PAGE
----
Where an individual does not wish to demonstrate their right to work using the online service, an Employer must conduct the check manually.

Given that this transition period ends 30 June 2021, it means that from 1 July 2021, an applicant will need to have either a visa or settled/pre settled status to have the legal right to work in the UK moving forward.

 

How does this work alongside the EU Settlement Scheme?

EU, EEA and Swiss nationals and those who are a family member of an eligible person of Northern Ireland who currently work for a UK based organisation can apply to stay in the UK after Brexit under the EU settlement Scheme.

Provided they have entered the UK by 31 December 2020, they will be permitted to live and work in the UK after Brexit.  A grace period has been given to EU nationals to allow them until 30 June 2021 to apply to the settlement scheme.

For those employees who have indefinite leave to enter or remain, they can continue to live in the UK without applying to the EU Settlement Scheme.  However, if they spend more than 2 years in a row outside the UK then they lose their settled status.  They can avoid this by applying for the EU Settlement Scheme and if granted, they will get settled status meaning that they can spend up to 5 years in a row outside the UK without losing their settled status.

Furthermore, if an employee has lived in the UK before 1973, they will have been given indefinite leave to remain status. In which case, they do not need to apply for the EU Settlement status.

The deadline for applying for the settlement scheme is 30 June 2021 however the employee must already be in the UK by the 31 December 2020.  It will be the EU nationals own responsibility to apply, meaning that if you already employ them or they are going through your recruitment processes, you are not able to require them to do it.

If your employee is granted a settlement status then they will be given either settled status or pre-settled status based upon how long they have lived in the UK at the point of applying and the rights gained will differ depending on which status is granted. However, regardless of the type of status granted, the individual will be able to work in the UK as well as access public funds such as benefits and pensions, where eligible.

 

UK based employee’s business travel within Europe

As a result of the ending of free movement, it means that from 1 January 2021, British citizens traveling to the EU will require a visa.  However, the EU has confirmed that they would add the UK to their list of visa exempt countries, meaning that British citizens would not require a visa for up to 90 days within any 180-day period.  However, this is conditional on the UK granting visa free travel to EU nationals.  Furthermore, for short business trips and longer visits to the EU are matters for negotiation as part of the UK-EU trade deal.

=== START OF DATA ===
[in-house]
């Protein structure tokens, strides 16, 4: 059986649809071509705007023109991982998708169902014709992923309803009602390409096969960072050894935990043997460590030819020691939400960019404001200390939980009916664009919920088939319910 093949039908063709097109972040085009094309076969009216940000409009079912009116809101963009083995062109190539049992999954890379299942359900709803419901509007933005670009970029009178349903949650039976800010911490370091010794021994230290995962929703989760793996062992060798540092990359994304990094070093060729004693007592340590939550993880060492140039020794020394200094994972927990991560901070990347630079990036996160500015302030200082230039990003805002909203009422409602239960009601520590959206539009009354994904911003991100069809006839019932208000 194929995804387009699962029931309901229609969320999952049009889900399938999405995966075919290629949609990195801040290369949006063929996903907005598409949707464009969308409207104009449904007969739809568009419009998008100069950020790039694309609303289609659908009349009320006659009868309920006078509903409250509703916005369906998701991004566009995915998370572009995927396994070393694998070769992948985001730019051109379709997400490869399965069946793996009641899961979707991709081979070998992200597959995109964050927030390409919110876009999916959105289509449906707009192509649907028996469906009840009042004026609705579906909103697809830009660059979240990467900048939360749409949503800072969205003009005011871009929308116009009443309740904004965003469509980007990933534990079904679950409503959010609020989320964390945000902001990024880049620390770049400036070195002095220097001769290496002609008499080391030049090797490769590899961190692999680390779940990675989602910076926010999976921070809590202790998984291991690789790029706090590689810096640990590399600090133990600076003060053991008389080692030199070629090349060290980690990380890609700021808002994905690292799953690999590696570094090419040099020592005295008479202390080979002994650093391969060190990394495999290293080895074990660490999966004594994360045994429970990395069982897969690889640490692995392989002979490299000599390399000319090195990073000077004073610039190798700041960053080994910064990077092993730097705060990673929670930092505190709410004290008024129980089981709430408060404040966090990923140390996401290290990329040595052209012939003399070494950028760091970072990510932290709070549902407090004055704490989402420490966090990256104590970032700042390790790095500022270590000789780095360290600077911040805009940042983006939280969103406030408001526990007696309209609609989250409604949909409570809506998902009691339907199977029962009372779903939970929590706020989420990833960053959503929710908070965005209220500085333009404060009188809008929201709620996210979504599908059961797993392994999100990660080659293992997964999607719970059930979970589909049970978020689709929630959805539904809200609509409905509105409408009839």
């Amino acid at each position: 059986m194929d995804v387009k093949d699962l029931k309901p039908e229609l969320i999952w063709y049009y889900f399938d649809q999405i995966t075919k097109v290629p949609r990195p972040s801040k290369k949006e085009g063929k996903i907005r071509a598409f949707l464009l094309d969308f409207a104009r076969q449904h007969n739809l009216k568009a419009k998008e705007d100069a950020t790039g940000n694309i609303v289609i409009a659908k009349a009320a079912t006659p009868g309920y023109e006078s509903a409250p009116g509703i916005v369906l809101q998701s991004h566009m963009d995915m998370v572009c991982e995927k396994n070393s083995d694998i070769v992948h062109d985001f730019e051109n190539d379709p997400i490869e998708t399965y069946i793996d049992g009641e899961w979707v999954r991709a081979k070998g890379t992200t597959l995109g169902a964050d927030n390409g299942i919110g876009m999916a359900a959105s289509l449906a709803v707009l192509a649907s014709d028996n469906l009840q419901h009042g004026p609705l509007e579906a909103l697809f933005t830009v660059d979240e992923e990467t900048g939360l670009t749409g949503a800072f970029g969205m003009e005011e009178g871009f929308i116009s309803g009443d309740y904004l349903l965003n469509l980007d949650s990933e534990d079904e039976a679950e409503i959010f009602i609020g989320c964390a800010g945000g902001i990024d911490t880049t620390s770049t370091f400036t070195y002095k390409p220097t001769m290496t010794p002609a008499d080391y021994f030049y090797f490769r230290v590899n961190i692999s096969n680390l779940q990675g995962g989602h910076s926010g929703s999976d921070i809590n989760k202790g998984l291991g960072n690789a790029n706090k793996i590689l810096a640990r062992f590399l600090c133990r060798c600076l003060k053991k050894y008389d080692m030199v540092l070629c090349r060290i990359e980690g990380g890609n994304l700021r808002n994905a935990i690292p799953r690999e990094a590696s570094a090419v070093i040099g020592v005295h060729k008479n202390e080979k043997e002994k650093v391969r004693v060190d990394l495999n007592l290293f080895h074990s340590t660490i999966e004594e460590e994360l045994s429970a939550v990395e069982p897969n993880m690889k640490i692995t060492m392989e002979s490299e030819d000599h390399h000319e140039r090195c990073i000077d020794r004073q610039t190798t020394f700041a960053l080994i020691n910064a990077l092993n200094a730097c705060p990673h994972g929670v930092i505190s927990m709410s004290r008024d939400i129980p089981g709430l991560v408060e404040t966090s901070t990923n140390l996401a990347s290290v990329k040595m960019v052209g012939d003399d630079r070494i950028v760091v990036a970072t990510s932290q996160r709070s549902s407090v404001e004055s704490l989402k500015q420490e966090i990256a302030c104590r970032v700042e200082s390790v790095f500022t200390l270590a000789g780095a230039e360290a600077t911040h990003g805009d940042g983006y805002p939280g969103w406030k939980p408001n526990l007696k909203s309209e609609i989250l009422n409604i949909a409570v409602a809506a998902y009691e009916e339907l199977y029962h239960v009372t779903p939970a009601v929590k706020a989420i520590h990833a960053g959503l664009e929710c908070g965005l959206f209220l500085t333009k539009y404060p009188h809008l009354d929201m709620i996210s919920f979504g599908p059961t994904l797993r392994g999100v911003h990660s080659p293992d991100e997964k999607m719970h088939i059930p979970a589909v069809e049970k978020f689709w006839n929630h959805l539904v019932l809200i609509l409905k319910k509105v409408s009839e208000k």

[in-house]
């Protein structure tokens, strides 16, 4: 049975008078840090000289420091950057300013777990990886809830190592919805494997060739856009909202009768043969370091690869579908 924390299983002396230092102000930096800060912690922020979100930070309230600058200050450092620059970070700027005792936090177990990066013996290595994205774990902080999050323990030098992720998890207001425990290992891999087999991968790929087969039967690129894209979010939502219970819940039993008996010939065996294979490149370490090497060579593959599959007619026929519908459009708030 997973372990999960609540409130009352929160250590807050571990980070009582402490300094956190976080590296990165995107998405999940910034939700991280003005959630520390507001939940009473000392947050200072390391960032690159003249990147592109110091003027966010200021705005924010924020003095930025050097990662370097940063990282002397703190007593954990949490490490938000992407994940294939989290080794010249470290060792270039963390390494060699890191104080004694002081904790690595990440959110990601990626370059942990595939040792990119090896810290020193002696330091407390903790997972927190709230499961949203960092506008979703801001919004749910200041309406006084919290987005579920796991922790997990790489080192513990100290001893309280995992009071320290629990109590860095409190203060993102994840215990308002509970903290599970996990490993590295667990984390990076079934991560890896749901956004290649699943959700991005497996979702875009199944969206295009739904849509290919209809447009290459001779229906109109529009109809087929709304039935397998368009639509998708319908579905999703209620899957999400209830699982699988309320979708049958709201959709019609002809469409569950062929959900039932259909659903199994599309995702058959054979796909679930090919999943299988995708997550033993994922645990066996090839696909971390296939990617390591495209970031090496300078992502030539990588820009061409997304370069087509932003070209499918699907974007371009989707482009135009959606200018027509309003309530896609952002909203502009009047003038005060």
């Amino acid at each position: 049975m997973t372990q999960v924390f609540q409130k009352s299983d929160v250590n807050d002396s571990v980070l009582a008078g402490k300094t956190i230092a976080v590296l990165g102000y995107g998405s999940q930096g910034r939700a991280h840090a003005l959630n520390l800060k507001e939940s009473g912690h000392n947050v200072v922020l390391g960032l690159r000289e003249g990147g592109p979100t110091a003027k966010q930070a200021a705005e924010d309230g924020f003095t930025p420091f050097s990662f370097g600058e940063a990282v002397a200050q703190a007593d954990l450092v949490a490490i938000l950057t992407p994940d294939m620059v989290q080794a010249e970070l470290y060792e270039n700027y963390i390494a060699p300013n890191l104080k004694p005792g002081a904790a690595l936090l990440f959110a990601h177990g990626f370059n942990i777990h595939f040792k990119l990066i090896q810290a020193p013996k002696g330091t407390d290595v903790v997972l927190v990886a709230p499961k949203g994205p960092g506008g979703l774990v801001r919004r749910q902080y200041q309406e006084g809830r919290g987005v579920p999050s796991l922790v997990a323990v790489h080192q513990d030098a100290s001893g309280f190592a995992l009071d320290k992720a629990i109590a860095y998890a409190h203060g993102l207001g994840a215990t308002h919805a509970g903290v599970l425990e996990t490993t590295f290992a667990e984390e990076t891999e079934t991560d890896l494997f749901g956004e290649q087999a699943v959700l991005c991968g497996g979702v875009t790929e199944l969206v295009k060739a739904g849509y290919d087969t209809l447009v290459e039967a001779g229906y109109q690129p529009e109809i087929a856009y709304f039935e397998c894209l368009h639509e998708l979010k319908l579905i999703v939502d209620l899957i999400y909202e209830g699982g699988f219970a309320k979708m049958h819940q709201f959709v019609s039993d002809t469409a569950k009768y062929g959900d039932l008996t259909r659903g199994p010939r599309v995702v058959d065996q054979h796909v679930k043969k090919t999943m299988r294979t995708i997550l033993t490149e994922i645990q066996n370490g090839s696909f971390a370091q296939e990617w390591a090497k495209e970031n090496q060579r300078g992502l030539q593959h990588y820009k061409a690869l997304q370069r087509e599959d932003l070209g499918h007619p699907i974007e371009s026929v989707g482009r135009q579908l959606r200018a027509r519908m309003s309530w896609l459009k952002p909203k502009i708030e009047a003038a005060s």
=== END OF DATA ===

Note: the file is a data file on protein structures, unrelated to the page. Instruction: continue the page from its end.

In terms of passports, these would need to be valid for at least 6 months.

 

Further Information

For further guidance and immigration advice, we recommend:

 

Legal Considerations

All employers are required to confirm that all new recruits are entitled to work in the UK before they commence employment, by requesting the sight of an approved document. Failure to do this is a criminal offence under the Immigration, Asylum and Nationality Act 2006. The checks should be carried out for every prospective employee prior to starting work, irrespective of the job or position.  https://www.legislation.gov.uk/ukpga/2006/13/contents

The Immigration (Employment of Adults Subject to Immigration Control) (Maximum Penalty) (Amendment) Order 2014 increased the maximum civil penalty for each illegal worker.

The Immigration Act 2014 introduces a non-refundable charge for the National Health Service for temporary migrants. This will be payable when migrants apply for their UK entry visa or extend their existing UK visa, and will enable the worker to access the NHS free of charge in the same way as a UK resident. Employers should bear this additional cost in mind when recruiting temporary migrant workers. Note that this may also be applied to students.  https://www.gov.uk/healthcare-immigration-application

As from 6 October 2016, the Immigration (Variation of Leave) Order 2016 will mean that an overseas domestic worker who has reasonable grounds to believe he/she is a victim of modern slavery, may have his/her limited leave to enter the United Kingdom extended until 28 days after a competent authority has notified the individual of its decision as to whether or not he/she is such a victim.